I've been fiddling with this for a while. Even though its not the most complicated recipe out there, it definitely turns out some great Red Ale that has a hint of spicyness and a rich flavor.
First, lets talk about our tools. All I use is a standard Mr. Beer Brew Keg, and some household utensils: measuring cup, spoon, whisk, plate and 4 quart pot.
ANYTHING that is going to touch the wort has been cleaned and sterilized using the included ONE STEP sanitizer (but only half a packet per keg, and follow standard Mr. Beer sanitation procedures).
After sanitiation, we lay out our tools on sanitized plate and prepare to brew:
Since this is a mixer batch, we are including two cans of Bewitched Red Ale and one can of Pilothouse Pilsner, plus brewing yeast(only ale yeast). We place these cans in hot water so that the malt will flow more easily.
Next, we bring our four cups of water to a boil, remove from heat, and add our cans of malt extract. You'll likely want to use a sanitizd spoon to help free some of the malt that has adheared to the sides and back of your Malt Extract can.
Now, we stir our pre-Wort at a medium rate (no splashing people!). When the wort no longer drizzles from the whisk, and we have four quarts of cold water in our keg to absorb the thermal shock, we are ready to pour the wort.
Next, we need to areate the wort so that our yeast will be able to convert the sugars and oxygen into nice alcohol. Whisk (with a sanitized one of course) the wort... building speed as bubles(and resistance) increase untill it looks something similar to this:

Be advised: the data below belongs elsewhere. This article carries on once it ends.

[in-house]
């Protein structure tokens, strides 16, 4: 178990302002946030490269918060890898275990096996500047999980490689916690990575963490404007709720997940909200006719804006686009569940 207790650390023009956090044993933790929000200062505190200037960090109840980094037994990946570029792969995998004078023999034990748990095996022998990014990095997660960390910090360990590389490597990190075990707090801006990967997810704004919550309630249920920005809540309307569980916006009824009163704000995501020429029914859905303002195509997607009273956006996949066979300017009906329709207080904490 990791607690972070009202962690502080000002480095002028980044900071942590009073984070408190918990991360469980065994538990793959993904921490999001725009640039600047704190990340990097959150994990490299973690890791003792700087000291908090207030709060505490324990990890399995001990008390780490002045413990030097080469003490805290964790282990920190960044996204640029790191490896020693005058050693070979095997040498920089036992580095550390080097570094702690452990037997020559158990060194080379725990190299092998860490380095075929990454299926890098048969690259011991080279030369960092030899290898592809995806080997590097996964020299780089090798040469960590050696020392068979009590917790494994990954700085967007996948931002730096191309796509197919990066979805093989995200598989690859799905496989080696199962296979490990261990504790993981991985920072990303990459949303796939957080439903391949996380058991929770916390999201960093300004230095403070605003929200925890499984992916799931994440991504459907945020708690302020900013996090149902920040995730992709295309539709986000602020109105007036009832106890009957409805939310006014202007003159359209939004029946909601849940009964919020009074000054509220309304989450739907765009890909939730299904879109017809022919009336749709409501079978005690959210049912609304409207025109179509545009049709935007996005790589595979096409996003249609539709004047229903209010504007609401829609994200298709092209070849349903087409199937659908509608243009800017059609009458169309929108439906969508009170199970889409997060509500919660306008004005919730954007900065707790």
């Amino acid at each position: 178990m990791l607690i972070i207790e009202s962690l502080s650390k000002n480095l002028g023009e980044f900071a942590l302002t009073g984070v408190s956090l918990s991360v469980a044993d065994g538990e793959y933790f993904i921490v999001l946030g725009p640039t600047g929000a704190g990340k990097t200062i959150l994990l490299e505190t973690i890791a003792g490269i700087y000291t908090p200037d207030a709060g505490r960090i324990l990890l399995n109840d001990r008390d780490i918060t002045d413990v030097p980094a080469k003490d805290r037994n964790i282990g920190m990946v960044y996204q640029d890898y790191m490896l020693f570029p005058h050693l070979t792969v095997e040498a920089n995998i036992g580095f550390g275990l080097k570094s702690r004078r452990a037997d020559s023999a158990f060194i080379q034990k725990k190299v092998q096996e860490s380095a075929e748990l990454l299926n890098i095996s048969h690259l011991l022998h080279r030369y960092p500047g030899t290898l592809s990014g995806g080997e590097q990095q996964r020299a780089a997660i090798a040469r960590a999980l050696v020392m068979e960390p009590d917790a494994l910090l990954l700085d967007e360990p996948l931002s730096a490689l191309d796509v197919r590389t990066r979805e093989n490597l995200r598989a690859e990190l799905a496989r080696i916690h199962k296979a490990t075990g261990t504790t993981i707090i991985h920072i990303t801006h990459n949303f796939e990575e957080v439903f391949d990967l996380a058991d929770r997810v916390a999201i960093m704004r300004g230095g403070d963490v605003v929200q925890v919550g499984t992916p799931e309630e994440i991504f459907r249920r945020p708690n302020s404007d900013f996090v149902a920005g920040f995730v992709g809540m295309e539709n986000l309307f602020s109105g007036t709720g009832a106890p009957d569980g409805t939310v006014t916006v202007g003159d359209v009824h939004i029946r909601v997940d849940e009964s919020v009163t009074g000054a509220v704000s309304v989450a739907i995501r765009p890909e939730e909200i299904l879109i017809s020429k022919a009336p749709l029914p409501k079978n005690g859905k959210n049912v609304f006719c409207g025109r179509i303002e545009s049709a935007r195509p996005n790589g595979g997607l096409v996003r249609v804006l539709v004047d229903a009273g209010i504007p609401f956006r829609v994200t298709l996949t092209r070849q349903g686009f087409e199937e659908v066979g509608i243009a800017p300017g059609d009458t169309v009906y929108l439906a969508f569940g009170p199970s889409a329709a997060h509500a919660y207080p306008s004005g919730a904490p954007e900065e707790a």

Next, innoculate your keg with all three yeast packets from under the lids of the malt extracts. It should look similar to this:
Close the lid on the keg and let it sit for 5-10 minutes while the yeast hydrates and activates (before this point, the yeast has been in a dormant state waiting for a sugar and oxygen-rich environment to begin to multiply). You should see something similar to this when you open the keg lid again. Notice that the smooth mass of bubbles has dimished and you can see several locations wher the yeast is arlready producing CO2 in the "lumpy" texture on the edges.
Whisk the activated yeast at a moderately low pace once the activation has begun. Now it is time to seal your keg and place it in a 70*F, dark area to ferment and let the yeast do its thing. The minimum fermentation time is two weeks; however, if you theif some beer at the end of that time, and its still sweet, you need to give it another week.